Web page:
During the AGU 2014 Fall Meeting John Cook, Peter Sinclair, and I interviewed a stellar list of scientists. Everyone brought their A game which gave us some incredible footage. At the end of the conference I returned home with about 36 hours of footage.
I’m already working on editing all that into videos that I can upload to my YouTube Channel. But there’s also a lot of material that I can’t use for those videos. Most of the time because they don’t fit the subject I’m tackling. Though it doesn’t mean they’re not good, quite on the contrary.
There are possible hundreds of little moments in there where scientists share interesting anecdotes and stories about their work. Or beautifully explain scientific research in just one or two minutes. There are also moments where we all are having some fun and a good laugh.
It would be an incredible waste to let those little snippets that I find during editing end up on the cutting floor. These clips would then have to wait for a future video project where they might be used. To prevent this from happening I’m starting a new video series: AGU 2014 Tidbits -- Anecdotes And Stories From The Front Lines Of Science.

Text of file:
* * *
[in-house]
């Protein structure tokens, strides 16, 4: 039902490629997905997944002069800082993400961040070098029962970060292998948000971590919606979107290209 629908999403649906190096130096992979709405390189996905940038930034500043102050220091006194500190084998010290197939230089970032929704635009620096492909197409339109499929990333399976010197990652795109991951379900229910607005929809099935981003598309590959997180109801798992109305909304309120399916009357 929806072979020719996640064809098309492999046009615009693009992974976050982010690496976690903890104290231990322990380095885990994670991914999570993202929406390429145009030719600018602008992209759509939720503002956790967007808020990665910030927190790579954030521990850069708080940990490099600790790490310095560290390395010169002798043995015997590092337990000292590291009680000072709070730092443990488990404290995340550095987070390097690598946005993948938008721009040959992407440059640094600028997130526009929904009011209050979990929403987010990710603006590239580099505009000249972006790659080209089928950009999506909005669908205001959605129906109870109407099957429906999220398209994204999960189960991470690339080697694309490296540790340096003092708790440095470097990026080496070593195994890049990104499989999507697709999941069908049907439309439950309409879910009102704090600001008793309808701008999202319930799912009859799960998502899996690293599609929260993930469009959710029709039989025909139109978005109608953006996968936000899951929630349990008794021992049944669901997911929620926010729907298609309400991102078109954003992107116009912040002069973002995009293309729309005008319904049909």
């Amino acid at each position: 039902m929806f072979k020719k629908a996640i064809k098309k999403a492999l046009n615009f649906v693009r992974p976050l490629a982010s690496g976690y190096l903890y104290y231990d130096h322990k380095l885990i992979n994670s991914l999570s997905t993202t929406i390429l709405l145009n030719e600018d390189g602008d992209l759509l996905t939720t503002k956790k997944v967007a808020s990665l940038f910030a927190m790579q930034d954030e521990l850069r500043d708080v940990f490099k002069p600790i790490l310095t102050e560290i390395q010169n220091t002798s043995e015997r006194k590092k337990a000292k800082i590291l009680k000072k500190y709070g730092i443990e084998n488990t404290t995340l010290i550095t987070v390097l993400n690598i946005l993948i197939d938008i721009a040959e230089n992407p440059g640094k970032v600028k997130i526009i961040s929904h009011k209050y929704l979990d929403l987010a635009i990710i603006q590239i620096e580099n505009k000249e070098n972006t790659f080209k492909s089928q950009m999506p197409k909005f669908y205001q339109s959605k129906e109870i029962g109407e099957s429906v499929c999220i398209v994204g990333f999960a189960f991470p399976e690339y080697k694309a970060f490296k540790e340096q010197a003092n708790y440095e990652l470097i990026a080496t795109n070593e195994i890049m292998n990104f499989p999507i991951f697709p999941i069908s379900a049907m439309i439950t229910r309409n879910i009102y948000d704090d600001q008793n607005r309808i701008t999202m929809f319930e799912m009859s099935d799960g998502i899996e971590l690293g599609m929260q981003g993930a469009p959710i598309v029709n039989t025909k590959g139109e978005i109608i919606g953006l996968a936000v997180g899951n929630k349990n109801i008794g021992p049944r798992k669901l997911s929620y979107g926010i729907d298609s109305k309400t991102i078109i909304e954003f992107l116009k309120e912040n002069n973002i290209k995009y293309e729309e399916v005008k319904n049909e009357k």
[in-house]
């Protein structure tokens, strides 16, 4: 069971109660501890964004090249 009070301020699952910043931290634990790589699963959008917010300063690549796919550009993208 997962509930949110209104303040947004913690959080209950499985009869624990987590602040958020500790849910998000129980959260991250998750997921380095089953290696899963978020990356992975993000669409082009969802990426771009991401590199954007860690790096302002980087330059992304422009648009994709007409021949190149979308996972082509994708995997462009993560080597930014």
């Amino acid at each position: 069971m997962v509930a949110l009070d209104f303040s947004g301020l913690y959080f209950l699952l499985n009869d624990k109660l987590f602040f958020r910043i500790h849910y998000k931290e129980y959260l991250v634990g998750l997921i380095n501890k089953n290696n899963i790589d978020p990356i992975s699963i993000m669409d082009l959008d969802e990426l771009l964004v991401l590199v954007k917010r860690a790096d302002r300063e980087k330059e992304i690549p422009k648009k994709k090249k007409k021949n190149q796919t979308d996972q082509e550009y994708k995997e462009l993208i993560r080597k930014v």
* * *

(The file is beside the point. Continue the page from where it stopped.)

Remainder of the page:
The first video in this series was already released just over a week ago. It’s a clip where Richard Alley talks about how he communicates science with anything that works. He shared with us in his usual enthusiastic way the story of him explaining Milankovitch cycles by using his bald spot to Dana Rohrbacher:
Another great little moment was at the end of my interview of John Cook. I already had all the material I needed but I still had a bit of time left.
With the camera still running I jokingly asked him if he and Dana Nuccitelli like to plot to take over the world (we were chatting about plotting data). This didn’t result in a silly answer back, it prompted Cook into sharing a little hobby of his. Collecting conspiracy theories:
It’s great moments like this that gave me the idea to create this series. I hope you’ll enjoy these videos as much as I enjoy finding these little nuggets during editing.